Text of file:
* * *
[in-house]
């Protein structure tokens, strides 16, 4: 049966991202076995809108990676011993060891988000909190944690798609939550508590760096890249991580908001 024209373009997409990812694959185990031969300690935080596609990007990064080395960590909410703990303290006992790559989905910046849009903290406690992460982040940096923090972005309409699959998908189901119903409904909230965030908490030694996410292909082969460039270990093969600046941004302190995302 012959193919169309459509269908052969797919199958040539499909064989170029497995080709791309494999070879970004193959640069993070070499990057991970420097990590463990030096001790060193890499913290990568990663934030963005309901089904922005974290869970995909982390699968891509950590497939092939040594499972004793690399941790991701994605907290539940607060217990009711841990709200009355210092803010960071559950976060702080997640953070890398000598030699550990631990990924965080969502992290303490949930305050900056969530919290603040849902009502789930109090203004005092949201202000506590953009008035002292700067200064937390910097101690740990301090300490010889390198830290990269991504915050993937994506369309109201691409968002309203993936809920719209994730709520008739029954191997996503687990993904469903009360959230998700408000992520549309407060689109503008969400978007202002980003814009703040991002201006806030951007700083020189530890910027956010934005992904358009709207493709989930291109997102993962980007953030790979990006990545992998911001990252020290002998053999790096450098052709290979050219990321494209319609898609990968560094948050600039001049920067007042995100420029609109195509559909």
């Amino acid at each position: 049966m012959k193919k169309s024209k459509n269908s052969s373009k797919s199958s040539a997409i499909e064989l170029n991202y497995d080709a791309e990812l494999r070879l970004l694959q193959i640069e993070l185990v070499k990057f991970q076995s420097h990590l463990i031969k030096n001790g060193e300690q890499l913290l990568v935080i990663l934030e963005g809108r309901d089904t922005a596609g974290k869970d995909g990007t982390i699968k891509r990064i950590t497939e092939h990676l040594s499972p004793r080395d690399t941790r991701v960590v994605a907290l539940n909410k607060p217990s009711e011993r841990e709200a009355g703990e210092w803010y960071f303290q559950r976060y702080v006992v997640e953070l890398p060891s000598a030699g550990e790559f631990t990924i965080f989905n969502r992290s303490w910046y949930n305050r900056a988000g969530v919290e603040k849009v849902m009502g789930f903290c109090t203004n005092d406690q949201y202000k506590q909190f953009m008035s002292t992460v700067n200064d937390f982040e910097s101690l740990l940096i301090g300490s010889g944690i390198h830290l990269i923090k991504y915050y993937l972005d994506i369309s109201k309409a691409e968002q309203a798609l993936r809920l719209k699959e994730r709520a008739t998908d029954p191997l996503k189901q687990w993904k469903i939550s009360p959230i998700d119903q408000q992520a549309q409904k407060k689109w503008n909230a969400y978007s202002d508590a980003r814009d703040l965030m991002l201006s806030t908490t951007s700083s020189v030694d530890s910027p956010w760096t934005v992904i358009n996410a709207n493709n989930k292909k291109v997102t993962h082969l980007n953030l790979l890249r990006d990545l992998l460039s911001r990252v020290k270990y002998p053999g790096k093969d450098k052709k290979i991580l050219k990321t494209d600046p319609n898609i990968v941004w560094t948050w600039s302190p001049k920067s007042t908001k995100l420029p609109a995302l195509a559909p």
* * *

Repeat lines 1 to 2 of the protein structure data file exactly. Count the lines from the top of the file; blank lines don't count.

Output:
[in-house]
């Protein structure tokens, strides 16, 4: 049966991202076995809108990676011993060891988000909190944690798609939550508590760096890249991580908001 024209373009997409990812694959185990031969300690935080596609990007990064080395960590909410703990303290006992790559989905910046849009903290406690992460982040940096923090972005309409699959998908189901119903409904909230965030908490030694996410292909082969460039270990093969600046941004302190995302 012959193919169309459509269908052969797919199958040539499909064989170029497995080709791309494999070879970004193959640069993070070499990057991970420097990590463990030096001790060193890499913290990568990663934030963005309901089904922005974290869970995909982390699968891509950590497939092939040594499972004793690399941790991701994605907290539940607060217990009711841990709200009355210092803010960071559950976060702080997640953070890398000598030699550990631990990924965080969502992290303490949930305050900056969530919290603040849902009502789930109090203004005092949201202000506590953009008035002292700067200064937390910097101690740990301090300490010889390198830290990269991504915050993937994506369309109201691409968002309203993936809920719209994730709520008739029954191997996503687990993904469903009360959230998700408000992520549309407060689109503008969400978007202002980003814009703040991002201006806030951007700083020189530890910027956010934005992904358009709207493709989930291109997102993962980007953030790979990006990545992998911001990252020290002998053999790096450098052709290979050219990321494209319609898609990968560094948050600039001049920067007042995100420029609109195509559909």